When we reached the limit of dry land, the GPS read 400 meters to our goal. It was now clear that the confluence was too far. A group of small grassy and muddy "islands" poked out of the water off the shoreline. I was both ecstatic at how close we were, but disheartened at how far away it seemed. I stood on the steep bank, peering out over the river, brainstorming. I knew we only needed to reach 100 meters from the confluence.
Corrado asked, "What do you think?"
I took a deep breath to make sure I wanted to say what I was going to say, "I think we swim for it."
"You want to swim?" Corrado asked, then a long pause. He took a few steps toward me, then grabbed his shirt and pulled it over his head. "Ok."
We both stripped down to our underwear in preparation for the journey. We intended to swim to a small island about 50m offshore, then to a bigger island about 50m past that. From there, we could see scattered dots of land which went perhaps another 100m out. If the confluence was much further, it would be unreachable in the Yangzte River. Our margin of opportunity was tiny, and at that point, I wasn't optimistic.
Because we're in China on a river expedition, I carry my camera in a SealLine Seal Pak. It keeps rain and splashes off my electronic equipment. Now I had to trust the bag to hold my expensive camera and GPS while completely submerged during my segmented swim for the confluence. I rolled the top as tightly as I could, then snapped the waistband high around my ribcage with the bag on my back. I hoped it remained water tight.
Still wearing my sandals, I eased into the bathtub-warm water. The bottom was slick, thick mud, and I stood waist-deep in the brown river. Corrado watched from the top of the levee and asked me how it was. "It's crap," I told him--or words to that effect. Corrado made two long steps down the steep bank and dove full-body into the water.
When we reached the first tiny island, we were both a little tired. The sticky mud and a fisherman's crab net made climbing onto shore a difficult task. Then we had to repeat the process for the second water crossing. Finally, we both stood on land again, although "land" is a stretch of the definition of the word. We were perched on grassy heaps of mud which were far from dry or firm, on the very edge of the Yangtze River. When the tide comes in, this area is probably completely submerged.
Thousands upon thousands of crabs scattered about, surprised at our presence. I opened my drybag to check the camera and GPS. Thankfully, all was dry. Unfortunately, our swim had been at an angle to the confluence, so we were not much closer. We looked back and saw our taxi driver standing on shore near where we'd left our clothes. The man must have thought we were crazy, and he wouldn't have been too far off.
With the GPS grasped in my muddy fingers, I led the way toward the confluence. Walking required pushing through meter-high grass, our sandals squishing in the muck, and crabs fleeing from our path. Occasionally, we'd have to splash through a short section of water. Corrado devised a technique of sliding down the slopes into the water, then using his momentum to scramble up out the other side. We made agonizingly slow progress and as I surveyed the terrain in front of us and compared it to our remaining distance, I became increasingly discouraged that we would not reach our goal.
We were 150 meters from the confluence, but very close to the Yangtze River proper. A seemingly unending line of riverboats trudged slowly upstream just off shore to our right. We walked roughly parallel to the ambiguous line which separated the river from the shallows on which we walked and encountered a channel about ten meters wide where we'd have to swim once more. I returned the GPS to the drybag and held the bag over my head while I tried to walk across. The water came up to my neck, and here a current was trying to push me, but I made it safely and gave Corrado a report of the conditions.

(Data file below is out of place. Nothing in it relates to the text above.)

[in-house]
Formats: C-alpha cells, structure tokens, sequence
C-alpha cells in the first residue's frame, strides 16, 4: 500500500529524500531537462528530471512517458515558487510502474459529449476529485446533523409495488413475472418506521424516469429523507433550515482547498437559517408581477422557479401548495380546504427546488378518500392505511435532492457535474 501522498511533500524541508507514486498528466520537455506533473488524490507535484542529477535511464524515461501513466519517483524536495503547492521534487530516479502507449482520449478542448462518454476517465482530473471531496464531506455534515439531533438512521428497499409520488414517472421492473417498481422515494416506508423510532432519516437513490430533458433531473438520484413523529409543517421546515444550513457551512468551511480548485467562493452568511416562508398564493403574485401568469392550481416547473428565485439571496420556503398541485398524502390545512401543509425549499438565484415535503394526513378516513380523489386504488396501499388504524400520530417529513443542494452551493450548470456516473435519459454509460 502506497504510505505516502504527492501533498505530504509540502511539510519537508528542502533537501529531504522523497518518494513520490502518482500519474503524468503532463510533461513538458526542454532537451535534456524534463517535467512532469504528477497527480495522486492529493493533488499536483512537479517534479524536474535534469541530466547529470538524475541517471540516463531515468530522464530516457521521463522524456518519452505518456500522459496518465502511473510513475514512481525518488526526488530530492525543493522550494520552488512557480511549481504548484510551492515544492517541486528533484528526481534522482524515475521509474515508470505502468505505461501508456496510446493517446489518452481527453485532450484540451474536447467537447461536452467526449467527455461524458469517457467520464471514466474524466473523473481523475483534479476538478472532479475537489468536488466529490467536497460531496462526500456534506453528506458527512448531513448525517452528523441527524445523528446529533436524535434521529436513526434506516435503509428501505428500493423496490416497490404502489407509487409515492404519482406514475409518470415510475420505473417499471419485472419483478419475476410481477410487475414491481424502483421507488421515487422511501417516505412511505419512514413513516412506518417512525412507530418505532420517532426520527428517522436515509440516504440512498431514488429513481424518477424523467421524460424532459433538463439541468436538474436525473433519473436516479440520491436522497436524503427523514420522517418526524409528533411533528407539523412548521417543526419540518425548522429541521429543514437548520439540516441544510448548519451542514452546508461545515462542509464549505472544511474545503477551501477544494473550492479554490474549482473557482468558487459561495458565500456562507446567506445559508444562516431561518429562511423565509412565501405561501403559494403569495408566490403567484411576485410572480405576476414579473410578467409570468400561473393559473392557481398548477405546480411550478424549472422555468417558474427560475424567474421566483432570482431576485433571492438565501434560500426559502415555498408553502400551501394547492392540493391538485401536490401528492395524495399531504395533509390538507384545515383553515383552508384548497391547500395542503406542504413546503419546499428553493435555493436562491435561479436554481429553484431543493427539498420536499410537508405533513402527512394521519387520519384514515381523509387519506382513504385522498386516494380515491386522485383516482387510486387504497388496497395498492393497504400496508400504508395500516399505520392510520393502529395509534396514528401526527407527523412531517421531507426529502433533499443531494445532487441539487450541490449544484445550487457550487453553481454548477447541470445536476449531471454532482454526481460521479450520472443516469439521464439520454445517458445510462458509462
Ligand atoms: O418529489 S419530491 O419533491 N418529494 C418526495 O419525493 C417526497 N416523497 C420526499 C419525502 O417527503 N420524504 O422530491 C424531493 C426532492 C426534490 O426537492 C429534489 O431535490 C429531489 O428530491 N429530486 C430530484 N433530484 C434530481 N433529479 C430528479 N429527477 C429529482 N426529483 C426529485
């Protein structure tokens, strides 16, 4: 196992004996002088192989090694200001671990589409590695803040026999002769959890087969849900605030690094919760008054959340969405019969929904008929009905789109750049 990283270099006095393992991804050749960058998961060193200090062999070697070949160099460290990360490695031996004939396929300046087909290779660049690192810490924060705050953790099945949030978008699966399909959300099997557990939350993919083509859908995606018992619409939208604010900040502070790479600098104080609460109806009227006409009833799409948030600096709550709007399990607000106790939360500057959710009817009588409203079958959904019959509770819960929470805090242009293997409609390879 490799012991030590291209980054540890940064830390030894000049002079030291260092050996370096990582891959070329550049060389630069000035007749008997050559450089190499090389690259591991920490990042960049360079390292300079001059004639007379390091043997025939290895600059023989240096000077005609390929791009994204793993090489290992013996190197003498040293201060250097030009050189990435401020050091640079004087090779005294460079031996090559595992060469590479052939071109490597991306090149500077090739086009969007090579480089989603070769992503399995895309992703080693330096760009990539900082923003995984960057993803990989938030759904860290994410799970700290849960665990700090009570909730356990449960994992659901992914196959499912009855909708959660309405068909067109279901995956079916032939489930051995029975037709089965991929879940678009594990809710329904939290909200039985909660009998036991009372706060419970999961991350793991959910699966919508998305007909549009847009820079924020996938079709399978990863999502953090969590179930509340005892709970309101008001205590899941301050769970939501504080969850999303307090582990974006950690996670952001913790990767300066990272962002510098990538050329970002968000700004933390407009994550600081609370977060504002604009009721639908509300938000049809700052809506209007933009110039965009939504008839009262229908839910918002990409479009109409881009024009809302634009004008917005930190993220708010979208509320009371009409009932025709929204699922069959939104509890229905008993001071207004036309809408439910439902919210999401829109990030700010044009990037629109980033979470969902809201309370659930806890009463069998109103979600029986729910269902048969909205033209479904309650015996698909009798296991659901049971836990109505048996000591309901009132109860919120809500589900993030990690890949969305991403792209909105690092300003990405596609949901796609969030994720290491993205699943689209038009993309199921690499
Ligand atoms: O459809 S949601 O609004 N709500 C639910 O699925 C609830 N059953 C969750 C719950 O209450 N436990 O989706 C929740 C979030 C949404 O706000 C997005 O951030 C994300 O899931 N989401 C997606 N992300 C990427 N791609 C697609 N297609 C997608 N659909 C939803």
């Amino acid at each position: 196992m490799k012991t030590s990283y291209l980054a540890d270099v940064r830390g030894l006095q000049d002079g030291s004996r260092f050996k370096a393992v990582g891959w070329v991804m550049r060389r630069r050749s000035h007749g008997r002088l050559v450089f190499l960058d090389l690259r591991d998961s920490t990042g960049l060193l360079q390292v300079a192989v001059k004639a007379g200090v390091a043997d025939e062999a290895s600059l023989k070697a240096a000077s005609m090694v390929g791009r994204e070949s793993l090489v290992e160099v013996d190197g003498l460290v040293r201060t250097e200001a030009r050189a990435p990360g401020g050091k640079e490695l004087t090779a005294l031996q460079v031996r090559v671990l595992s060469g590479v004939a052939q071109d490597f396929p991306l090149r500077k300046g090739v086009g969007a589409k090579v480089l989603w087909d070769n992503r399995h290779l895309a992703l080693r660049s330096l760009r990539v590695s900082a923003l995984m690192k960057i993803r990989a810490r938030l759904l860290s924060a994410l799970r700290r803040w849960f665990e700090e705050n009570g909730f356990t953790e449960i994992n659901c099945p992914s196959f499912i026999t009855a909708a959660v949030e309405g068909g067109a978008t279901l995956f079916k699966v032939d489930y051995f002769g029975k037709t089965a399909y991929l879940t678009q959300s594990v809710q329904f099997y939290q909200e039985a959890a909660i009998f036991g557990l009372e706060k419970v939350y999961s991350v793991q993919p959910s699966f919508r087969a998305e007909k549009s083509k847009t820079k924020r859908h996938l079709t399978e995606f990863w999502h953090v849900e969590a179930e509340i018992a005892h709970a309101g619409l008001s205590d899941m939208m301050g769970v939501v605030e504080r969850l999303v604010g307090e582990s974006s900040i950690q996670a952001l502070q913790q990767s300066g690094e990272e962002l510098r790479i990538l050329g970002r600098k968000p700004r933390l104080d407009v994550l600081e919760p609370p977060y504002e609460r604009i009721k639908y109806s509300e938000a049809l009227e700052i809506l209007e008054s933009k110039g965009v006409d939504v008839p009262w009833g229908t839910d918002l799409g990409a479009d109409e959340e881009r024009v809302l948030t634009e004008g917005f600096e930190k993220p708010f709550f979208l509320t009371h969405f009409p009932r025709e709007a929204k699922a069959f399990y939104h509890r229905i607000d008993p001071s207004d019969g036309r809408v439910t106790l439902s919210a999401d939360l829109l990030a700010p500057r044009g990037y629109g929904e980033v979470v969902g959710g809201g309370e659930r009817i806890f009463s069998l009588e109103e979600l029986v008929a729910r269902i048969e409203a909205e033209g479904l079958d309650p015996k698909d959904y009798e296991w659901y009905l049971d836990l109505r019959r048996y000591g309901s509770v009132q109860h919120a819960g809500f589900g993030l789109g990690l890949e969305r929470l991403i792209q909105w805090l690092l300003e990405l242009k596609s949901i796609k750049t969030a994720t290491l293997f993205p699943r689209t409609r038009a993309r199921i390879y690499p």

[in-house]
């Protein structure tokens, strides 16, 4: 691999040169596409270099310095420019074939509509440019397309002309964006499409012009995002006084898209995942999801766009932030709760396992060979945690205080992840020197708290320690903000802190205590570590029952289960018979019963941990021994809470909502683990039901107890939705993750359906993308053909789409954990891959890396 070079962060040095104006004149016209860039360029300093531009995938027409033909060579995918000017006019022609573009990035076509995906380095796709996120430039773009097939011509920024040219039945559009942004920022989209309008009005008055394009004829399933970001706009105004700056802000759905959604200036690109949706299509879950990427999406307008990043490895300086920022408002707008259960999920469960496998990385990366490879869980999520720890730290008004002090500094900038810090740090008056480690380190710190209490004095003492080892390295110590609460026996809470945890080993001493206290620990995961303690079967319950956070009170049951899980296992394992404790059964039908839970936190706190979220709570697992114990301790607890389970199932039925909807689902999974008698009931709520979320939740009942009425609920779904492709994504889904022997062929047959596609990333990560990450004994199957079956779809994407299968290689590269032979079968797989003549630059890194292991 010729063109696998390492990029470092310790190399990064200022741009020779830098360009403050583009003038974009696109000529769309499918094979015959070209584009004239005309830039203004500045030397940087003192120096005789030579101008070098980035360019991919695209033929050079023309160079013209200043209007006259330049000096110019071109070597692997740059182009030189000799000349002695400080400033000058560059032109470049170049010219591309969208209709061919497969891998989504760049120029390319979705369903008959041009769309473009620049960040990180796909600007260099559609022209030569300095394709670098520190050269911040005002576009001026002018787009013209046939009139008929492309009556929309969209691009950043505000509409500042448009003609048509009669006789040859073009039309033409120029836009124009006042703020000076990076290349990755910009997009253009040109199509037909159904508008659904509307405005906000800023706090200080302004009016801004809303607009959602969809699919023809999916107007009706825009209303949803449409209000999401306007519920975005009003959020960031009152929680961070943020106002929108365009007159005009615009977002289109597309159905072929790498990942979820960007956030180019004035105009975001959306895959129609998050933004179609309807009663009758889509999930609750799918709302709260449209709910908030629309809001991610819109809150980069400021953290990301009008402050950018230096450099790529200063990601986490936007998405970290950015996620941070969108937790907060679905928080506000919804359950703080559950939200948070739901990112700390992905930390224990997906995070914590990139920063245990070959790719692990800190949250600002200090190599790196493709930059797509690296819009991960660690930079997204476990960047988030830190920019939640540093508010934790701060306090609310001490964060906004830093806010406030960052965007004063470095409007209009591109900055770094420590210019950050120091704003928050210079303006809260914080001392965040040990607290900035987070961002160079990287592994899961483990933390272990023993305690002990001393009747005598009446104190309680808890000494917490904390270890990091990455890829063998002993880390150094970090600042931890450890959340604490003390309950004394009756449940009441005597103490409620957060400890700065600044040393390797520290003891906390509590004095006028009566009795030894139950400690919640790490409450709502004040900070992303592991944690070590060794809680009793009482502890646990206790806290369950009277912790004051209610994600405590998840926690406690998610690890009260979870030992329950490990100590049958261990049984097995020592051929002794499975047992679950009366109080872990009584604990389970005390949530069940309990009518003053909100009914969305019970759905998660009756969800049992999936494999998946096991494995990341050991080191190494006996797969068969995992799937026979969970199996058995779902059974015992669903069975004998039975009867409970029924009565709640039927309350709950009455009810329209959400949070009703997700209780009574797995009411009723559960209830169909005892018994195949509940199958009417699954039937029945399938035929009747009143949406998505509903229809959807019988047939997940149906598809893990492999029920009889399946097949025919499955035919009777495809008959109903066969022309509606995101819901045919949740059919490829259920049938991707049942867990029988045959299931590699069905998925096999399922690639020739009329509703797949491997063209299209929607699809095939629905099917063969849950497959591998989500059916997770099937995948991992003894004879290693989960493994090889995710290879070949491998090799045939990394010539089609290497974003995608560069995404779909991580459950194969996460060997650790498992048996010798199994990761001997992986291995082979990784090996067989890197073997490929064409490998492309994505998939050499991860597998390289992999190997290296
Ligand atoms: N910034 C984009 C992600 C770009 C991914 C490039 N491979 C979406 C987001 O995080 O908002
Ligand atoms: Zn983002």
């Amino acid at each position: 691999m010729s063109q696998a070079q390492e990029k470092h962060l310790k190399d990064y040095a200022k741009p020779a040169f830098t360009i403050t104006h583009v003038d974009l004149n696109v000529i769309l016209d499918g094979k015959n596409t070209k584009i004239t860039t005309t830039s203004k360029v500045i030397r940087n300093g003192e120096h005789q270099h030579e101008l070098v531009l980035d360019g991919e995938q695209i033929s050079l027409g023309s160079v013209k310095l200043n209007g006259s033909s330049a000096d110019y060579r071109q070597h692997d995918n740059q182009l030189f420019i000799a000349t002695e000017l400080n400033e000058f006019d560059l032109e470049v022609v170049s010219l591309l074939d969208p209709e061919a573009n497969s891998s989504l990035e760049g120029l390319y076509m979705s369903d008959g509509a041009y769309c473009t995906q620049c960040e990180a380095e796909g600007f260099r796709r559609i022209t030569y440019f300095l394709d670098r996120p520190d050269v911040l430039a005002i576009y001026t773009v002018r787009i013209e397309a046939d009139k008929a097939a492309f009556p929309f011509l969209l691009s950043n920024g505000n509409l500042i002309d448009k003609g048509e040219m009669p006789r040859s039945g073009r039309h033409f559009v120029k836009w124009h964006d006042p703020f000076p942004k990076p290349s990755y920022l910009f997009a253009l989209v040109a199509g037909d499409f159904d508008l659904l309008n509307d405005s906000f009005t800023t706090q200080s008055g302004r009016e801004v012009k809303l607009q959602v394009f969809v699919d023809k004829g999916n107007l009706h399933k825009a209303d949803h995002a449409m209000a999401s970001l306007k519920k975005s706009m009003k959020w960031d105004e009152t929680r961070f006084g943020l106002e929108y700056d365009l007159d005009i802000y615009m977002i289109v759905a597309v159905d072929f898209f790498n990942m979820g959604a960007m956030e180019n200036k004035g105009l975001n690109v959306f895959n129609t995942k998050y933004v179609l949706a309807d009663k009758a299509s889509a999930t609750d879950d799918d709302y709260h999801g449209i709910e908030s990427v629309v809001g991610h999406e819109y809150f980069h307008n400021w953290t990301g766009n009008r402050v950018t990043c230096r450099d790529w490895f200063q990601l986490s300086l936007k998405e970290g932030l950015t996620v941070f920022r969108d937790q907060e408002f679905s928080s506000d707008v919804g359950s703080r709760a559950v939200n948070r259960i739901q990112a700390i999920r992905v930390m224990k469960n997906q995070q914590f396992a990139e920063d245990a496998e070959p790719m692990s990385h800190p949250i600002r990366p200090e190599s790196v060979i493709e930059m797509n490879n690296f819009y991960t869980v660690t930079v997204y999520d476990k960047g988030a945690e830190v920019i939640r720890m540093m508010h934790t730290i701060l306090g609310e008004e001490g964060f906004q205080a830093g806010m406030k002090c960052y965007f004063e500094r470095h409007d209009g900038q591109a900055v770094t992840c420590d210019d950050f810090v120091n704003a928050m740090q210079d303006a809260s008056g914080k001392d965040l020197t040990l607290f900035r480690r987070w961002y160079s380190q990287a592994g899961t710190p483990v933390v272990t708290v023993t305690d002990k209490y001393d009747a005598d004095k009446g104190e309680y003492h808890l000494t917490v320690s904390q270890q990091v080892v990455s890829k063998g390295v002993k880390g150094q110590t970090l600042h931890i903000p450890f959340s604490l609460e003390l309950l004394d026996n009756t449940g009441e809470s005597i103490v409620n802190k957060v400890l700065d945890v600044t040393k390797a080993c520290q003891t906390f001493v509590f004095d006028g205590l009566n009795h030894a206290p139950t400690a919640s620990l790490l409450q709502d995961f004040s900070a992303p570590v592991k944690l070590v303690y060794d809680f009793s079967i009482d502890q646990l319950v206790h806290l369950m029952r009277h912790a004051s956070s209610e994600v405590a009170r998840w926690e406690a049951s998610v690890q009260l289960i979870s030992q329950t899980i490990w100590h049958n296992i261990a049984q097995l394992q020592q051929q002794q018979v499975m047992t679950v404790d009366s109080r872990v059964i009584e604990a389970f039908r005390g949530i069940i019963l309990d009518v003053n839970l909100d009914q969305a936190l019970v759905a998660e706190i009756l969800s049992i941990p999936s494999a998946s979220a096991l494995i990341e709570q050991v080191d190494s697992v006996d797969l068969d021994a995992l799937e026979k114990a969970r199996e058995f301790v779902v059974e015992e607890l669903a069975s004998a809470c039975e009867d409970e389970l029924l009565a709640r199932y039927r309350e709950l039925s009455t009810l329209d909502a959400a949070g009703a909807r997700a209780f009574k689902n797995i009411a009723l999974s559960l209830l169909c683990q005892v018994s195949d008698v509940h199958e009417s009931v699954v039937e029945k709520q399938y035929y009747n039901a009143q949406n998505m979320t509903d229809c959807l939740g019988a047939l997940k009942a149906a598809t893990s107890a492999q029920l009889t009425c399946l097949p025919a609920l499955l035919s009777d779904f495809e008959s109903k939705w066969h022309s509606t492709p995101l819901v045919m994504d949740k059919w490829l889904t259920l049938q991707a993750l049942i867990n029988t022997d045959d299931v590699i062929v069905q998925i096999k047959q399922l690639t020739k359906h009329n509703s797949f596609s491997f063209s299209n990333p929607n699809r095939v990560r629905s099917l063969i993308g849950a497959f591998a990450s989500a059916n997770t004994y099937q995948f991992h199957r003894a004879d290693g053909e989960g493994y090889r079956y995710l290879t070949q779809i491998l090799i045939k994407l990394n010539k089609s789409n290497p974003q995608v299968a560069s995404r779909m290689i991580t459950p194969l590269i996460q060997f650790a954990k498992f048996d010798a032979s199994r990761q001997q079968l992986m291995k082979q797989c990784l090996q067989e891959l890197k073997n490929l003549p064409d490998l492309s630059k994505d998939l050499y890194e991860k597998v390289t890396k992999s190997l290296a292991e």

From here we faced thick reeds of more than two meters height. We were sloshing through water, and I had no idea what was ahead. Soon the reeds gave way to merely tall grass, and we could see the river and the boats right in front of us. I pulled the GPS out of the drybag and checked the distance. It read just a few more than 100 meters. I made a couple of bounding steps to decrease the number then shouted to Corrado, "We made it!" Rarely in my life have I been so elated.
We walked a bit further out into the soggy grass where we snapped the directional photos, a self-portrait, and a muddy GPS shot at the confluence. Where we stood was about 90 meters from the actual point, which I estimate to be in or near the shipping lane. It would be difficult, not to mention dangerous, to physically visit the exact spot. We were standing in about 15 centimeters of water about as far out as I was willing to venture.
Wondering if our driver still waited for us, we hurriedly made our way back. Again we had to climb through the tall reeds, then swim across the channel, clamber through the mud and puddles amongst the crabs before finally making the two long swims to plant us back on the levee. We could see the taxi and our driver still waiting. We waved to him.
We didn't dress until we got back to the car. The driver's mood had turned a bit sour and he encouraged us to hurry, but not before we got him to pose with us for a victory photo.
On the return drive, Corrado and I shared a package cookies in celebration. I offered our driver some, but he declined. Using Spanish in case the driver knew some English words, Corrado and I agreed to give the driver 100 yuan instead of the 70 he quoted us. He'd made our task much easier with his confluence clairvoyance.
I had the driver take us to the ferry rather than back to the city of Jingjiang. When he stopped the car, he pointed at his meter, which read 143 yuan. Corrado opened our notebook to where the driver had written (and circled) 70. The driver furiously shook his head and pointed at the meter. This went back and forth several times. I took a 100 yuan note from my wallet and offered it to the man. Initially he refused and angrily pointed at the meter. I pointed at the bill in my hand and held it to him. He snatched it from my hand and shook his head. Done deal as far as I'm concerned. Corrado and I got out of the cab and jogged up onto the ferry just as it pulled away from shore. When we got to the other side, the sun had not yet set.